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US concessions to India is because of fondness for PM Modi, says Trump

New Delhi/Washington, Feb 19 (IANS) President Donald Trump on Tuesday said that though India’s treatment of the US has not been flattering but he is willing to compromise because of his fondness for Prime Minister Narendra Modi.

Trump was alluding to one of his favorite peeves, India’s high tariffs on US imports and the US trade deficit with India. He has repeatedly called India “the tariff king” and has been complaining about the $25 billion trade gap, which is just a tiny fraction of the deficit the US has with China.

On Tuesday, while grumbling about it indirectly, the US President told reporters at Air Force One’s Joint Base Andrews in Maryland, a week ahead of his two-day visit to India, “We’re not treated very well by India, but I happen to like Prime Minister Modi a lot.”

The US and India have been negotiating over a limited trade deal which Trump and Modi may sign during his upcoming trip. But “the big trade deal” with India, Trump said, is being saved for later and may not necessarily happen before the US presidential elections. He attributed the US concession to his preference for Prime Minister Modi.

The two leaders have shared an exceptional chemistry ever since they first met. Last year, during their four meetings, Trump and Modi made it obvious to the world that they go beyond the strategic relations between the US and India. While President Trump graced the ‘Howdy Modi’ event in Houston last year, Prime Minister Modi lionised him and his leadership before 50,000 Indian Americans.

Trump, Modi said, was a household name and very popular even before he went to occupy the highest office in the US. “From CEO, to commander-in-chief, from board rooms to the Oval Office, from studios to the global stage, from politics to the economy and security, he has left a deep and lasting impact everywhere,” he said in his honor.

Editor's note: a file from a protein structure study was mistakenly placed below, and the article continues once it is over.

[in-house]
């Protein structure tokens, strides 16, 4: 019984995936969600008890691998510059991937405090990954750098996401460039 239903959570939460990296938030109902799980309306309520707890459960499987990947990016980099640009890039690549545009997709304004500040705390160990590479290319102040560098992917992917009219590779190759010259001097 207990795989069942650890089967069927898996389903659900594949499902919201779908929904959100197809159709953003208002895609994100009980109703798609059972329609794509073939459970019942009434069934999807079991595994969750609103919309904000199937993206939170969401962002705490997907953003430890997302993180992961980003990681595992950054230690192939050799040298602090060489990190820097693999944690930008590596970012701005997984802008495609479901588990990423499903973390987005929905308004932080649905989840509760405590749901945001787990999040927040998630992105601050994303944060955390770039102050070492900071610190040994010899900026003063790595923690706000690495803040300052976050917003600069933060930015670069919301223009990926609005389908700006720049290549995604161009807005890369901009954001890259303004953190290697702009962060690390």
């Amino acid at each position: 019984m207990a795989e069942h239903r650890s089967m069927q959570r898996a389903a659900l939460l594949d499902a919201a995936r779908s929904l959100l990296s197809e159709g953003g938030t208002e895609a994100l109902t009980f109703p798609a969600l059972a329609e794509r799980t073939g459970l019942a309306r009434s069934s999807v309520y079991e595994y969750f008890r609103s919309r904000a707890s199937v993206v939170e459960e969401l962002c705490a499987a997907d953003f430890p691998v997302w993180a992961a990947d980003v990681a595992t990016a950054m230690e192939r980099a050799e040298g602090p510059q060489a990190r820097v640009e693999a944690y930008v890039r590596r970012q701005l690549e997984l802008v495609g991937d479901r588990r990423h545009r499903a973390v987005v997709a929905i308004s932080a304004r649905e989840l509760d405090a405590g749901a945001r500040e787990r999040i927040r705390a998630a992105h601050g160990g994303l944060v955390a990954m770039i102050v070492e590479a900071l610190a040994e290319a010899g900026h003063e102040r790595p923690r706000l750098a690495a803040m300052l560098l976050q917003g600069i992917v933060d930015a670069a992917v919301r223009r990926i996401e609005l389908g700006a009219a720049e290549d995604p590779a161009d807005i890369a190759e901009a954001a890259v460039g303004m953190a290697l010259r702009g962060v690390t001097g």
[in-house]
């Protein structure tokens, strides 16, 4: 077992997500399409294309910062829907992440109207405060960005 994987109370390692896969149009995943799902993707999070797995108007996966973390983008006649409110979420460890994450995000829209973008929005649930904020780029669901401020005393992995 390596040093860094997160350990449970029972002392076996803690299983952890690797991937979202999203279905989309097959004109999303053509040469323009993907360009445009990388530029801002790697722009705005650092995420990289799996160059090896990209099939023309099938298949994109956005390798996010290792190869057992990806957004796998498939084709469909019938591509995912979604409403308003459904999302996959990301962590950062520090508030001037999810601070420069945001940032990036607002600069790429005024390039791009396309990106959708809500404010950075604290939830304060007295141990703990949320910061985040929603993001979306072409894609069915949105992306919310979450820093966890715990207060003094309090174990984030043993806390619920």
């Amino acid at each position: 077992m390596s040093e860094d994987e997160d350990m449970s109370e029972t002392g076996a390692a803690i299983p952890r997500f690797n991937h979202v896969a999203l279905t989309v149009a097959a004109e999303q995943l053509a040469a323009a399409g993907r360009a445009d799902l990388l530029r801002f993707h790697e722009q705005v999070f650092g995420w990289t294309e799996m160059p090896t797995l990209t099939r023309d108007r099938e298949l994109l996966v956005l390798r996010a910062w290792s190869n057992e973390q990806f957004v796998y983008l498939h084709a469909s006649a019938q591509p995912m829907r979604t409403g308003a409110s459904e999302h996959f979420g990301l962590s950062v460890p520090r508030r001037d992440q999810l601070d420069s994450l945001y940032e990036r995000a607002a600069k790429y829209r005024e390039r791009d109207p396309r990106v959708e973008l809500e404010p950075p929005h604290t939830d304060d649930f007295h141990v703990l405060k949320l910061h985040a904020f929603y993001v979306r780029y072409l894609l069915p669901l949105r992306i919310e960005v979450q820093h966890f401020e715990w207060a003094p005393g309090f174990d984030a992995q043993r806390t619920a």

On the other hand, President Trump called him the “father of India” who had brought a “torn” country together. “Like a father would bring it together. Maybe he is the father of India. We will call him the father of India. He brought things together, you don’t hear that anymore,” Trump had said at the event.

The pictures and videos of a Prime Minister Modi guffawing and high-fiving President Trump splashed across news portals, when the latter praised him in front of the American media.

This personal chemistry, many in the bureaucracy in New Delhi, believe has helped India to get several exemptions and concessions from the US. Even as US imposed penalties on its trading partners for buying oil from Tehran with which it has strenuous relations, it exempted India from certain sanctions for development of Chabahar port in Iran. The US also granted a limited waiver to India under the Countering America’s Adversaries Through Sanctions Act or CAATSA for buying the Russian S-400 air defence missile system.

“The personal rapport between the two leaders has been remarkable,” a top official said underlining that it comes from sharing a common world view and philosophy. Both Trump and Modi are seen as right-wing disruptors in their own distinctive ways, to the entrenched systems established by the Left-liberal political parties in the US and India, respectively.


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